Psychometric properties of Child Health Utility 9D (CHU9D) proxy version administered to parents and caregivers of children aged 2–4 years compared with Pediatric Quality of Life Inventory™ (PedsQL)

Xiuqin Xiong, Natalie Carvalho, Li Huang, Gang Chen, Renee Jones, Nancy Devlin, Brendan Mulhern, Kim Dalziel

Research output: Contribution to journalArticleResearchpeer-review

1 Citation (Scopus)


Objective: This study examines the psychometric properties of the Child Health Utility 9D (CHU9D) proxy version administered to parents/caregivers of 2–4-year-old Australian children compared with Pediatric Quality of Life Inventory™ version 4.0 (PedsQL). Methods: Data collected in 2021/2022 from parents/caregivers of 2–4-year-olds from the Australian pediatric multi-instrument comparison study were used. Feasibility, ceiling/floor effects, test–retest reliability, convergent validity, known-group validity, and responsiveness were assessed. Results: A total of 842 caregivers completed the survey at baseline, with 513 completing the follow-up survey. The CHU9D did not demonstrate ceiling effects in the sample with special health care needs, with only 6% of respondents reporting best levels for all nine dimensions. CHU9D correlated with PedsQL moderately-to-strongly between comparable items (correlation coefficients 0.34–0.70). CHU9D was able to differentiate between groups with known health differences with moderate-to-large effect sizes (Cohen’s d 0.58–2.03). Moderate test–retest reliability was found for CHU9D in those reporting no health change at a 2-day follow-up (ICC 0.52). A standard response mean (SRM) of 0.25–0.44 was found for children with changes in general health and a SRM of 0.72–0.82 for children who reported worsened health when developing new illnesses, indicating small-to-large responsiveness according to different definitions of health changes. Compared with PedsQL, CHU9D had similar known-group validity and responsiveness and slightly poorer test–retest reliability. Conclusion: The CHU9D was found to be valid and reliable to measure health-related quality-of-life in children aged 2–4 years, although with relatively low test–retest reliability in some dimensions. Further development and validation work is warranted.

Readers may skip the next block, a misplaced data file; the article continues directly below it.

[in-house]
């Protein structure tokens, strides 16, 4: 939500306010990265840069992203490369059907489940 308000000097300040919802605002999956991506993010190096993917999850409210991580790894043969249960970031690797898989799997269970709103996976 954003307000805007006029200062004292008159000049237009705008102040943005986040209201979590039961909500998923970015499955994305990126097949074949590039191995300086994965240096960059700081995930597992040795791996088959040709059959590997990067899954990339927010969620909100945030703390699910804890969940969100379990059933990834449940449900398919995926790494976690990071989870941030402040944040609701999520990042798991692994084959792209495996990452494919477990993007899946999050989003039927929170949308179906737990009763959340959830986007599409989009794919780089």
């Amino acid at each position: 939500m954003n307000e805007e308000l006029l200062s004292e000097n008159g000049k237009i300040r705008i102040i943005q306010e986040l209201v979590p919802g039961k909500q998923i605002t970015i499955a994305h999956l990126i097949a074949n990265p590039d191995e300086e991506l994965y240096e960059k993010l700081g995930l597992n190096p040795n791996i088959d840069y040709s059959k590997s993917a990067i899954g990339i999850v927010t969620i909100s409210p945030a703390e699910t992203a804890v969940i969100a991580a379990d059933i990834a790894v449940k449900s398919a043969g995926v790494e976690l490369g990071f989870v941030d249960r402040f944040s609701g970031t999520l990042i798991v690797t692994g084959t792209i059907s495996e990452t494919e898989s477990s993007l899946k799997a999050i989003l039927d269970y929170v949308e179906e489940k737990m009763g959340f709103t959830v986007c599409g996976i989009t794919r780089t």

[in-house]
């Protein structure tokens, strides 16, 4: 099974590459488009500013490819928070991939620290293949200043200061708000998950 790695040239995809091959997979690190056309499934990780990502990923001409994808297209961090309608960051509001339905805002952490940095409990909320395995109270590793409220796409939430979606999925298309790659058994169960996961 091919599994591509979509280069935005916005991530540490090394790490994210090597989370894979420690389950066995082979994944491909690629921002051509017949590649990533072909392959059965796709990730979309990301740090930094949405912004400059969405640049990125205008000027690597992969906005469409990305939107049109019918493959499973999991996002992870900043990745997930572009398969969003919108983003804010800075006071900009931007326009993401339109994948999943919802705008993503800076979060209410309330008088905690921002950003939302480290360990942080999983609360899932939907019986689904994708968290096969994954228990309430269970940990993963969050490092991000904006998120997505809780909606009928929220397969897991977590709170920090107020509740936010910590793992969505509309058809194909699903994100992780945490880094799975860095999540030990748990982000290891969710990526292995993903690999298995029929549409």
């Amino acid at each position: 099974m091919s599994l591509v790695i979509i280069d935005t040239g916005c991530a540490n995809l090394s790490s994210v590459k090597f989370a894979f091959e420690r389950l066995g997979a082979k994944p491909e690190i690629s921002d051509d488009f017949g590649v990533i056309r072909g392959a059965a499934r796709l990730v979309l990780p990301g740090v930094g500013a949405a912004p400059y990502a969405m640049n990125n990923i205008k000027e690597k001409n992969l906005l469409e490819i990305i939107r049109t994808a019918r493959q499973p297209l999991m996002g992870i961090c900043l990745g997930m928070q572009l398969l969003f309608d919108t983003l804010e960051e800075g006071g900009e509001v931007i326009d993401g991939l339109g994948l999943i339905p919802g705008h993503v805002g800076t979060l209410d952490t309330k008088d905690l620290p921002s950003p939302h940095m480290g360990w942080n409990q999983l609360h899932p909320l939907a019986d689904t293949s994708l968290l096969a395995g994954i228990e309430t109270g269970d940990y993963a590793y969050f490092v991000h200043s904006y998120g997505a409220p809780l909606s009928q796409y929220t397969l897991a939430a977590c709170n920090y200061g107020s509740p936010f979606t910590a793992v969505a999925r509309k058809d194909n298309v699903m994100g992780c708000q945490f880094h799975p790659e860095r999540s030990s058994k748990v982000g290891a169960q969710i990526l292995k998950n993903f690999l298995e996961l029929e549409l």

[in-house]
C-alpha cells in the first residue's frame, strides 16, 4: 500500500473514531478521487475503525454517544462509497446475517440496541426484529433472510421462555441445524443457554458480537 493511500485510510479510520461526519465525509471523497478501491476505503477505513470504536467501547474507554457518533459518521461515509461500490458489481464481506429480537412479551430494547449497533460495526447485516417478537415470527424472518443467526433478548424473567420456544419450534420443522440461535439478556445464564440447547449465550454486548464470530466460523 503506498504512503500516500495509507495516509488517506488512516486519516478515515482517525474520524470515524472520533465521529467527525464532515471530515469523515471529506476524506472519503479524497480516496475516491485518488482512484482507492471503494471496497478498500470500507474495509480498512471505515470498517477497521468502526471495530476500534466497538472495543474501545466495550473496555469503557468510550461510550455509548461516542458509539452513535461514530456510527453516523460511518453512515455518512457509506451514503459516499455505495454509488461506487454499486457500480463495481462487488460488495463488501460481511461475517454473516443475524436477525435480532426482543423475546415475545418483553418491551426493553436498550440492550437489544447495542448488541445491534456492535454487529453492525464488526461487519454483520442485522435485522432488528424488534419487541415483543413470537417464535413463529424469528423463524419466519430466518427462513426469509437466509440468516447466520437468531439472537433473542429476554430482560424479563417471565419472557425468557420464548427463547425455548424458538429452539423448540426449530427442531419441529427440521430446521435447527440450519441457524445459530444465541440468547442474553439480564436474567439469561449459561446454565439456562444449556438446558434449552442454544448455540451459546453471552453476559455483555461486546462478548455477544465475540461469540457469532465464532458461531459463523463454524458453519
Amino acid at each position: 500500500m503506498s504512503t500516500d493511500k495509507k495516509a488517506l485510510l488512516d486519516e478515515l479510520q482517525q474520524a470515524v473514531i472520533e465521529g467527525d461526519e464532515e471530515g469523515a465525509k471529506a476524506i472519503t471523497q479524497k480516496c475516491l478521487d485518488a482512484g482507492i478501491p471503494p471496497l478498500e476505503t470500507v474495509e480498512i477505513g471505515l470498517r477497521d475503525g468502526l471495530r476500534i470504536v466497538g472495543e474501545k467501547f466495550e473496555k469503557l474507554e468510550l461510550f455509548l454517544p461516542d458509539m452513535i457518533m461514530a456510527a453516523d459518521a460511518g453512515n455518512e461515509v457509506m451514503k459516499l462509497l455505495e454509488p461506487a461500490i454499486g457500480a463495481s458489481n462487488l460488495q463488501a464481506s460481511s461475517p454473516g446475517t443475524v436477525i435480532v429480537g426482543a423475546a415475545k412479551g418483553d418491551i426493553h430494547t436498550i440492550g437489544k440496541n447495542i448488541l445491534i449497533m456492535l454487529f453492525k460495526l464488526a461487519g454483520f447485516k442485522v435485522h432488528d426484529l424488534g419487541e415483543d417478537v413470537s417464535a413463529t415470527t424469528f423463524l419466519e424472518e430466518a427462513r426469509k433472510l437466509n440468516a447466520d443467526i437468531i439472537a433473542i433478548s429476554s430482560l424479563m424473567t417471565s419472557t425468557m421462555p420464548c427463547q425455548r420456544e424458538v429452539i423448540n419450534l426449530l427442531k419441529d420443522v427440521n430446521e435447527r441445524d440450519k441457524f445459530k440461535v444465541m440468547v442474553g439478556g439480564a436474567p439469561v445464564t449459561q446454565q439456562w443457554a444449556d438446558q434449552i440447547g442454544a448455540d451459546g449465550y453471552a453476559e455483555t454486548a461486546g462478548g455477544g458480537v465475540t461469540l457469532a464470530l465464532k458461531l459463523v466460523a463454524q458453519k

Original languageEnglish
Number of pages15
Publication statusAccepted/In press - 2024

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